That’s a conservative estimate because I don’t recall how much we paid for additional co-pays like all the specialists (nephrologist, cardiologist, gastroenterologist) and incidentals like x-rays, CT scans, colonoscopies, lab tests, etc., ad nauseum, forever and ever, amen. Also? We did home dialysis, which is cheaper than going to a clinic.
The year before, Patrick and I had made $44,000. (Slightly below our state’s median income-- and that was a good year.)
One year of healthcare = six years of income for two people.
Now that Patrick has a transplant, it doesn’t end. The new wrinkle with medication and insurance is mail order services. Earlier this year, we were informed that we could no longer use the pharmacy that we’ve been using for eight years, with pharmacists who’ve been with us every step of the way of our nightmarish medical journey. Our pharmacist knows our names and we know his. He knows our health conditions. He and his staff have done so much for us over the years—advising us on OTC medications, catching drug interactions the doctors don’t, calling us to let us know when there are manufacturer’s coupons available, and helping us navigate the maze of Medicare.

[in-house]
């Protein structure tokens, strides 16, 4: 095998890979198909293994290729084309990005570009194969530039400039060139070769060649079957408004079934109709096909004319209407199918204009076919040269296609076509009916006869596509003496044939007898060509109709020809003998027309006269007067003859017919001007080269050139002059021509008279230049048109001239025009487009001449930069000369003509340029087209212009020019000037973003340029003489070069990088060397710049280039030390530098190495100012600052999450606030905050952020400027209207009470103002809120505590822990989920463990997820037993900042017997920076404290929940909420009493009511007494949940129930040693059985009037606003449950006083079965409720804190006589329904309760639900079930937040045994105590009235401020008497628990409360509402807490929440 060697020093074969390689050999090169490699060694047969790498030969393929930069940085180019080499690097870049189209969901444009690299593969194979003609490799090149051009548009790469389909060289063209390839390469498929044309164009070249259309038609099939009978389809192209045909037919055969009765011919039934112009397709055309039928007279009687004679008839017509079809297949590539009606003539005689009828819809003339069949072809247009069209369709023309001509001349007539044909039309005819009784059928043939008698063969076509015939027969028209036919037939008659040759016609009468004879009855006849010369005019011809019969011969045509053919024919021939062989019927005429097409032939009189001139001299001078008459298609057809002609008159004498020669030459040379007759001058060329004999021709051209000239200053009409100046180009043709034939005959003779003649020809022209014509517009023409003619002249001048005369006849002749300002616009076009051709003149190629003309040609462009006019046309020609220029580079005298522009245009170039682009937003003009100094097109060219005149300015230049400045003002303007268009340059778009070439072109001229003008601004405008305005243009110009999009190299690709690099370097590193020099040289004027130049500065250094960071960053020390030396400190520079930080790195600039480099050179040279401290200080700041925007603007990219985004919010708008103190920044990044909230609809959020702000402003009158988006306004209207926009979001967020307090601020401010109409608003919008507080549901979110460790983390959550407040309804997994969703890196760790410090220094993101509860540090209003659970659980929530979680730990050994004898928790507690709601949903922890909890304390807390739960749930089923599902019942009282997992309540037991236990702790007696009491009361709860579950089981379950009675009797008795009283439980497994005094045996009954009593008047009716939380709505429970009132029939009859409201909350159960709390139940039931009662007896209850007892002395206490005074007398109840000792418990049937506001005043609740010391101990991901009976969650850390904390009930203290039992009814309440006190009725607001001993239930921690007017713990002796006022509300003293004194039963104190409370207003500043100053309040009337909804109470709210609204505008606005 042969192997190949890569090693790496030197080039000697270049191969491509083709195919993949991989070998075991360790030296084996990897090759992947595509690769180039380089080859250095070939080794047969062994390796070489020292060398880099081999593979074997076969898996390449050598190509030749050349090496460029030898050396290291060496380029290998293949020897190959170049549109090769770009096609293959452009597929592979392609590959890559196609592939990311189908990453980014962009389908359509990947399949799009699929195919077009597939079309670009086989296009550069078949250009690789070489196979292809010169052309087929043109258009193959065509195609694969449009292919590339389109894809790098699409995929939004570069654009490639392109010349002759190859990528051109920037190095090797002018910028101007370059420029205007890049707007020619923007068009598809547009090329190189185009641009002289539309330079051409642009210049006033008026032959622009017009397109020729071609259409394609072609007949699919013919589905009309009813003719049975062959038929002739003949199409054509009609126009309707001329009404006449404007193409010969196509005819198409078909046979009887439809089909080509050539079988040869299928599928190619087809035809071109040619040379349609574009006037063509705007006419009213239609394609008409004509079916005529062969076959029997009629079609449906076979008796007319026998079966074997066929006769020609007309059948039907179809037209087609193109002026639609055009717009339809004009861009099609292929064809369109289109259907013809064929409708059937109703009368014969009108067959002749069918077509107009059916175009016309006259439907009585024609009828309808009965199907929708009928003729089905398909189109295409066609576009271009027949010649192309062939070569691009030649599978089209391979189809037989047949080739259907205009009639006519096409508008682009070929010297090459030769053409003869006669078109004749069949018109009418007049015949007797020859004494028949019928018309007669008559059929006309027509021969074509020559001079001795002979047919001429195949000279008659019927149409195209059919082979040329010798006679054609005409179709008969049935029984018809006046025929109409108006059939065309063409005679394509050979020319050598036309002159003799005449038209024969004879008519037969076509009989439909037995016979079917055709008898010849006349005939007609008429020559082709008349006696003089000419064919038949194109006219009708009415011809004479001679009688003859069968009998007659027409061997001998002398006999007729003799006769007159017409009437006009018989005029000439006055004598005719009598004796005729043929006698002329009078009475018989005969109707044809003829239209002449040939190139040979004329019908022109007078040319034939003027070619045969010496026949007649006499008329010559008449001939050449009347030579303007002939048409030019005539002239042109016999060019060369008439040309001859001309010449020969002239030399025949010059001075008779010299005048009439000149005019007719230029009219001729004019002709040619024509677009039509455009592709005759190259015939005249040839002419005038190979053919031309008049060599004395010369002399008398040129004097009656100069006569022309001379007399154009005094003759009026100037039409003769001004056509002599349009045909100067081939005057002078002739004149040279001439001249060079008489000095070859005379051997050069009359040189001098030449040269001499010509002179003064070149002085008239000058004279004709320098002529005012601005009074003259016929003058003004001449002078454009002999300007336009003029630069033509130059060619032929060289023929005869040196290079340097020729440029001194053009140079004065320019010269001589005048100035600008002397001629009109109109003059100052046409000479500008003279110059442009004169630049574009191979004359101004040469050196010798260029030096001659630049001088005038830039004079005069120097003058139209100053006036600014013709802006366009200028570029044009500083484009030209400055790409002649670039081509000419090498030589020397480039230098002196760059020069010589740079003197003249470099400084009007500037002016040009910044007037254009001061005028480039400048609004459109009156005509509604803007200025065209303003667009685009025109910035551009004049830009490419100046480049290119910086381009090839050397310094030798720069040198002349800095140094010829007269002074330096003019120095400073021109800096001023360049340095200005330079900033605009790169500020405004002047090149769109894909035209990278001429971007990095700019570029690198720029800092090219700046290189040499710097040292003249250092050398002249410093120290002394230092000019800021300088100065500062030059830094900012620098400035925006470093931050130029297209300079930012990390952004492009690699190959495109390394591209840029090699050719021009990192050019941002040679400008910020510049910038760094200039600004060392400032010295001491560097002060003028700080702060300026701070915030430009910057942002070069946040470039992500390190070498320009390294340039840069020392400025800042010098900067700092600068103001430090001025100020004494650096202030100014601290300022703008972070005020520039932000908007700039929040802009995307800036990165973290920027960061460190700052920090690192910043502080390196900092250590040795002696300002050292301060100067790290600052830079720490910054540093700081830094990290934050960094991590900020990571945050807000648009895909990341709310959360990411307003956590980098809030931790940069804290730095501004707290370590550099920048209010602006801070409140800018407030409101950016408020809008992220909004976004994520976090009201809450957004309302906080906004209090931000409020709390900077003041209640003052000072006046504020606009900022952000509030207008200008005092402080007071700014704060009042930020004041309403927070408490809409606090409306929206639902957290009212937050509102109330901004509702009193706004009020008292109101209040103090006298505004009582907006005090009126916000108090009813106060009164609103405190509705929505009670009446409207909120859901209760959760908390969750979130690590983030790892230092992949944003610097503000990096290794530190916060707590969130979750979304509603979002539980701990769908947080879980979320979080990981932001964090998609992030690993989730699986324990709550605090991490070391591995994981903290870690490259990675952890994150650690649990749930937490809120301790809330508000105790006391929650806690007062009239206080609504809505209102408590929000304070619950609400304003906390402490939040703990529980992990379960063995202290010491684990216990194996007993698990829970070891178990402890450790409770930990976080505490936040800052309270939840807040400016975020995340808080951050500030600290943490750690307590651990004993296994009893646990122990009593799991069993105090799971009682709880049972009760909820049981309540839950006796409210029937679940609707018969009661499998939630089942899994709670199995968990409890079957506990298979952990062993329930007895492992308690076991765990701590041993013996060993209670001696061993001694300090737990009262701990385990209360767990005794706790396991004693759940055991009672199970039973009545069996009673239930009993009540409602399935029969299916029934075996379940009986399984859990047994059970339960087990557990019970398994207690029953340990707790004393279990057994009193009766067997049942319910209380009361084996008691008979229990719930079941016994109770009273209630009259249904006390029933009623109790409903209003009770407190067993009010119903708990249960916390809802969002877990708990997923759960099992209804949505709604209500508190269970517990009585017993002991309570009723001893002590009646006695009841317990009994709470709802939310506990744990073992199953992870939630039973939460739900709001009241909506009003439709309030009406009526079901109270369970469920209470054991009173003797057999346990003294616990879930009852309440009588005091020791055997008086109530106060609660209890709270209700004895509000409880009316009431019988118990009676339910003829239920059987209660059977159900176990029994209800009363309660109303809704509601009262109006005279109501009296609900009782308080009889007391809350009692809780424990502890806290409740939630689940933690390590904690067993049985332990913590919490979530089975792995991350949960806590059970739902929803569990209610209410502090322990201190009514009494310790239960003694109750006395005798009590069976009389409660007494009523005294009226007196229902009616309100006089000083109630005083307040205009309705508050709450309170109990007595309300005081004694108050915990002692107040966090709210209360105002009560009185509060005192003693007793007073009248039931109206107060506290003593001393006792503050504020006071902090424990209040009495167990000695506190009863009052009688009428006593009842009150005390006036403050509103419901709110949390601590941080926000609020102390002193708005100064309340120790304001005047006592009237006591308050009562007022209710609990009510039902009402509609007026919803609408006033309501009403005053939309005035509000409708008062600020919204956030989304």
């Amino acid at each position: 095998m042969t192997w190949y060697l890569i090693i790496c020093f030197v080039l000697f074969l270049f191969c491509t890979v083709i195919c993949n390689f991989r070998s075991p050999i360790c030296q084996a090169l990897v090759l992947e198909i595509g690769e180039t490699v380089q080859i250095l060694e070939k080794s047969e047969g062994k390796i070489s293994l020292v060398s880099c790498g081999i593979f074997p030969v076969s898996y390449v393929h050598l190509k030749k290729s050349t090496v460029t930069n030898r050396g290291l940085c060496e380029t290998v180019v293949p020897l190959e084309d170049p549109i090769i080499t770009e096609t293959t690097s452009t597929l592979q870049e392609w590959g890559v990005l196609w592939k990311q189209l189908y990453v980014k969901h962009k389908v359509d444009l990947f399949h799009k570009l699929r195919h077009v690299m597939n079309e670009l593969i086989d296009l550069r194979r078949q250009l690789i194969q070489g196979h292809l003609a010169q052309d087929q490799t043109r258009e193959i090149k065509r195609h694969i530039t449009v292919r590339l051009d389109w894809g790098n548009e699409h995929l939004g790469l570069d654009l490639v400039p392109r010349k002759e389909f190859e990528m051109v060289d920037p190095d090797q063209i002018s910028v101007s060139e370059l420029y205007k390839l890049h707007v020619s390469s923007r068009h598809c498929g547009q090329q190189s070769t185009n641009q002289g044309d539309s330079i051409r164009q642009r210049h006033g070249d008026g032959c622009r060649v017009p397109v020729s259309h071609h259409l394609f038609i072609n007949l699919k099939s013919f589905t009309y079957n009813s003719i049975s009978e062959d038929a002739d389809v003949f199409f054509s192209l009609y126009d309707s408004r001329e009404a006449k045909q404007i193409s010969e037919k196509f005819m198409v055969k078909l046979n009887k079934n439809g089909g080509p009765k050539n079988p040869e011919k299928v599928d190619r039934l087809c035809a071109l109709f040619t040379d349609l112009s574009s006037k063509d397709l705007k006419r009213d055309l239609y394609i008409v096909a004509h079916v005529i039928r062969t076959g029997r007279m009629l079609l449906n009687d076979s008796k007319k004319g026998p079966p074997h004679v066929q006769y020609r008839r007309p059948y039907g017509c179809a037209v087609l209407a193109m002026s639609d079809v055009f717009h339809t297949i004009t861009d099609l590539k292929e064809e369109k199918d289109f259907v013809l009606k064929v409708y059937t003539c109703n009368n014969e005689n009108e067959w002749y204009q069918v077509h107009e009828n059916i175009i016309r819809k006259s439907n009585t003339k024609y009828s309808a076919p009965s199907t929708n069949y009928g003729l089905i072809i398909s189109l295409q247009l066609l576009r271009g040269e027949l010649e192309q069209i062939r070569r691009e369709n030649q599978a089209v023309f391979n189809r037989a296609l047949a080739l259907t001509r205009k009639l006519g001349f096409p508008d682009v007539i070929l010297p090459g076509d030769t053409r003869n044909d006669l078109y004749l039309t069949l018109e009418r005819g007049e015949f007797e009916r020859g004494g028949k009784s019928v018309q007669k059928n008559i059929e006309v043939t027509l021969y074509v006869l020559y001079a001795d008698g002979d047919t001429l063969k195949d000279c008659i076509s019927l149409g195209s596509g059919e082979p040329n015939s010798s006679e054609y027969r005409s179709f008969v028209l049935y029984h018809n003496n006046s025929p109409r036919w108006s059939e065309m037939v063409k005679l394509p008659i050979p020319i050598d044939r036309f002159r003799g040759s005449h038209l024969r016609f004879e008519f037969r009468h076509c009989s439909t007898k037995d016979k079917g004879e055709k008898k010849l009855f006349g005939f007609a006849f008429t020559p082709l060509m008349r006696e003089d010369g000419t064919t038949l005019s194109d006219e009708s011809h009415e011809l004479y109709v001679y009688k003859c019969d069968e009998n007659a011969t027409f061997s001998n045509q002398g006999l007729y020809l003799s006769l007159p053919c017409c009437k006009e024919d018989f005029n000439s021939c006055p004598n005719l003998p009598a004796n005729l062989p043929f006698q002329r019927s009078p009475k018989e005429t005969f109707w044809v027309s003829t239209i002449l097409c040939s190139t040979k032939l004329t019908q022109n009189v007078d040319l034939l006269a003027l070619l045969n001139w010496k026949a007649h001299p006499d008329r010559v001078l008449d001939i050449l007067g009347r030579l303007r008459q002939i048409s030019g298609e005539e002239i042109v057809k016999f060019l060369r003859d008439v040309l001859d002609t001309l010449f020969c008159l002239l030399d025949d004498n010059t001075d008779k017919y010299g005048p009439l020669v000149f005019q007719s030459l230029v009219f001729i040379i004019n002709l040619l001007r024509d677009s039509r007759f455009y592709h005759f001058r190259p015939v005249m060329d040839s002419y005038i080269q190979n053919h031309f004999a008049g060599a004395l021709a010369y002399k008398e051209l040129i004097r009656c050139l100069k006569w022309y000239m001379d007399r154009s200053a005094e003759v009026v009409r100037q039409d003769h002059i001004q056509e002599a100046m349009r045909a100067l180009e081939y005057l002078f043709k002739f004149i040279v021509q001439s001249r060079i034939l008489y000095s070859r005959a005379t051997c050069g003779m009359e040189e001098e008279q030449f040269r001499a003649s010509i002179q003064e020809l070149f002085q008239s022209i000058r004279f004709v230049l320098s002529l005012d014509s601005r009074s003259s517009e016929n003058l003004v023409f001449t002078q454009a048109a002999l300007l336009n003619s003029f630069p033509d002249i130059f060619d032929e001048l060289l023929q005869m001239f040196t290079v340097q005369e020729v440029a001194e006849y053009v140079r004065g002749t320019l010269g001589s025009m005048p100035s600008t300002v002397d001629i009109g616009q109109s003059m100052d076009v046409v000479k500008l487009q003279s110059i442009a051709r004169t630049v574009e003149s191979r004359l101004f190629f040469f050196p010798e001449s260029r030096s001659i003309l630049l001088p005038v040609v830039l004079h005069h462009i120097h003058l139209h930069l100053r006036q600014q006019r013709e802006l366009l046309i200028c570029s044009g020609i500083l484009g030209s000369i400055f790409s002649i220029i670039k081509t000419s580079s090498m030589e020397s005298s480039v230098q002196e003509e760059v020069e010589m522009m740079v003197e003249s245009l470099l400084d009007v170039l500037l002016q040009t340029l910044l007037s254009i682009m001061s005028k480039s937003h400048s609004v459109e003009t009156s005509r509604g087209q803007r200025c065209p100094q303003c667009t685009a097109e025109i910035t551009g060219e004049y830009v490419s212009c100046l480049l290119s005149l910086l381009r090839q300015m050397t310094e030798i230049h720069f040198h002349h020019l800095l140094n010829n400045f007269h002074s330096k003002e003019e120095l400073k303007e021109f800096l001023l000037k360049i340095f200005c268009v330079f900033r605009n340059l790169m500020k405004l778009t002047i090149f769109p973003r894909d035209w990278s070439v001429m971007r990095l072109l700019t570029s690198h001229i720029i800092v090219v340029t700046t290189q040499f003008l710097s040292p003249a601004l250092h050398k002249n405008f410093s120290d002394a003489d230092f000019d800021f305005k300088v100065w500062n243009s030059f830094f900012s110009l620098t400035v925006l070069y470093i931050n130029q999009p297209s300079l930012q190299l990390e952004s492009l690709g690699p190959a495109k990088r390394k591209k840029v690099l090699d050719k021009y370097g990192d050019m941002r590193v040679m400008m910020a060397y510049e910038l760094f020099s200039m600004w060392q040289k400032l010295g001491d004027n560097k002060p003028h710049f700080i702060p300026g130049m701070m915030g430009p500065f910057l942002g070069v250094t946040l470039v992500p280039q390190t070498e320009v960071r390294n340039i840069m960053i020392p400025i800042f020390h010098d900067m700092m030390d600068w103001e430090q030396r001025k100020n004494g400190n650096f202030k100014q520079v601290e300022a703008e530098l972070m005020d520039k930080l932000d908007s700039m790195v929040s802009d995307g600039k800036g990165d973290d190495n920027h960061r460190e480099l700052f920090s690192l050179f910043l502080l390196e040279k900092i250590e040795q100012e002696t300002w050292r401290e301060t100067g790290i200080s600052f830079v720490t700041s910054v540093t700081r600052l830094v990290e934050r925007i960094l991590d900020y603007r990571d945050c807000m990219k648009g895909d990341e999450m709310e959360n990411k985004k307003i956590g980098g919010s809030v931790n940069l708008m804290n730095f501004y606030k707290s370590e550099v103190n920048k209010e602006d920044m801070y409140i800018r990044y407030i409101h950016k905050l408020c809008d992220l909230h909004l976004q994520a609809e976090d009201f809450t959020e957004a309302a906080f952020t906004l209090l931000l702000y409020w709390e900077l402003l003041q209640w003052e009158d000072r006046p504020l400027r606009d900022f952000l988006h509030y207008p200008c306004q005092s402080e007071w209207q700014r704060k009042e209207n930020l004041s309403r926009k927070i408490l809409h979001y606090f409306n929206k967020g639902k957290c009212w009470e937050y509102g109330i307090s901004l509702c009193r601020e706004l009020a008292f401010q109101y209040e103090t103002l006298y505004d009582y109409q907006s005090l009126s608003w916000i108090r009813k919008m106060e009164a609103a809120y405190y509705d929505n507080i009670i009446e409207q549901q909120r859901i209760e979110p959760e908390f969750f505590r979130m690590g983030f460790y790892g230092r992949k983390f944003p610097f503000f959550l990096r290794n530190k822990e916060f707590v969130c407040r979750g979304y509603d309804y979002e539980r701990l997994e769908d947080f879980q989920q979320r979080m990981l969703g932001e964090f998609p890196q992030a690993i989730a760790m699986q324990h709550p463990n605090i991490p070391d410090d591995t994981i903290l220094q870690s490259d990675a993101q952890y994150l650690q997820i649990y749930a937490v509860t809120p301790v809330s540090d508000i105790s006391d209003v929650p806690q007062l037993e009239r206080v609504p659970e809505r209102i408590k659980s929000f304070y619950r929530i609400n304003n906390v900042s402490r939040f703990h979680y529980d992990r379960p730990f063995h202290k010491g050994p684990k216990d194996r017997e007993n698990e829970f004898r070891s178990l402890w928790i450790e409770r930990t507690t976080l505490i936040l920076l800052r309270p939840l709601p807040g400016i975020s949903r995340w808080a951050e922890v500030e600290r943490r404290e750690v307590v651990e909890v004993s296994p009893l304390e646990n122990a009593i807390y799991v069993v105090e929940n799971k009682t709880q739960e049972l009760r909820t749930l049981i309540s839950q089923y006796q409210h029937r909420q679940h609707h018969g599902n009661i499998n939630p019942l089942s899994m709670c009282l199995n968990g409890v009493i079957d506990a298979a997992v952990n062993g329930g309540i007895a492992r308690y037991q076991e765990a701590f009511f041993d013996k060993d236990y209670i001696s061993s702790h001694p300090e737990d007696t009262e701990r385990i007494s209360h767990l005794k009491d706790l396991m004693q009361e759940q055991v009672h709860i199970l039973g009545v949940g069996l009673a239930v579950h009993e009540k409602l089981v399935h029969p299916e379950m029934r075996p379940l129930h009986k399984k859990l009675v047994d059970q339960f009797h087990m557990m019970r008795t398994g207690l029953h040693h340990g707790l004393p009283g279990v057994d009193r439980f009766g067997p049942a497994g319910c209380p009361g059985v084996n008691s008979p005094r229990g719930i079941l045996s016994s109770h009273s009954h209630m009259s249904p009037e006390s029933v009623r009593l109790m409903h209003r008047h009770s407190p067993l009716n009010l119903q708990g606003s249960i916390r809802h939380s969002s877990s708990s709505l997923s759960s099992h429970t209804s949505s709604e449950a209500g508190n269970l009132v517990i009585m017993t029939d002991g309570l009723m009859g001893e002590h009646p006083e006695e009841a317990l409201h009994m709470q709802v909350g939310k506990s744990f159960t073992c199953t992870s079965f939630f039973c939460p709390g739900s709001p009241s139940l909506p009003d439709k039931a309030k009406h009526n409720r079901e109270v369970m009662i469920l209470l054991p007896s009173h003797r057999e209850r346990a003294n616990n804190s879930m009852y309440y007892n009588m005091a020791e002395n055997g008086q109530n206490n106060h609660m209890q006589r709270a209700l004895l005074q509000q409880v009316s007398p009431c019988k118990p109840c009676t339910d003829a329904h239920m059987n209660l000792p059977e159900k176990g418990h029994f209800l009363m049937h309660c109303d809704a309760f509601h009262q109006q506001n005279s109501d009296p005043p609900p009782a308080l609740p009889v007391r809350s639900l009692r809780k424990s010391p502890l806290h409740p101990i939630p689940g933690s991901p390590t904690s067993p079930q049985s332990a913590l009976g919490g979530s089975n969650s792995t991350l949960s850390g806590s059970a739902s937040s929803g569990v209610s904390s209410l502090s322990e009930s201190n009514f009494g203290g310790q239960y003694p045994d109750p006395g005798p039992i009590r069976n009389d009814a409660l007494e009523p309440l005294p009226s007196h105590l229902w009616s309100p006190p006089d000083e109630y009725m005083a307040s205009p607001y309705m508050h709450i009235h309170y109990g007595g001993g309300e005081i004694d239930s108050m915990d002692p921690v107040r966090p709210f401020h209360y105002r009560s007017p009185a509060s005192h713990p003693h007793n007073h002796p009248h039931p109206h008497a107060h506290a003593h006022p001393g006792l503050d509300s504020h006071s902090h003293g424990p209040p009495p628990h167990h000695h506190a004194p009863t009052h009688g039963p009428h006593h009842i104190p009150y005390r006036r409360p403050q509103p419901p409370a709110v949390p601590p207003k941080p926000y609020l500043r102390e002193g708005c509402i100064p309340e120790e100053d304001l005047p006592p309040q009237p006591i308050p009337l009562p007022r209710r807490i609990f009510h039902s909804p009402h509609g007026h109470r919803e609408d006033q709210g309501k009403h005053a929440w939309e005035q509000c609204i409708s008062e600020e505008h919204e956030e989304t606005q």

We can’t use them anymore. Our insurance company now refuses to pay for medications we take on an on-going basis from any pharmacy except their mail-order company. They tell us it’s supposed to be for our convenience, that we will save money.
So far, it has not been convenient, nor have we saved any money.
Not only do we pay more than we were paying at our old brick-and-mortar pharmacy, many of Patrick’s drugs can’t be put on auto-refill because the price fluctuates too much.
Twice, the mail-order company has failed to ship Patrick’s anti-rejection medication—the medication that we absolutely cannot fuck around with. If he does not have his medication twice a day, every day, on time, his body can begin the rejection process. Like Daraprim, this is a life-sustaining drug.
When it didn’t arrive on time, what did we do? We had to go back to our old pharmacist to get a partial fill while we waited for the mail order company to get its ass in gear.
One of Patrick’s other drugs, a phosphorus supplement, is so expensive through the mail order program, it’s actually cheaper for us to pay for it out of pocket at—you guessed it. Our old pharmacy.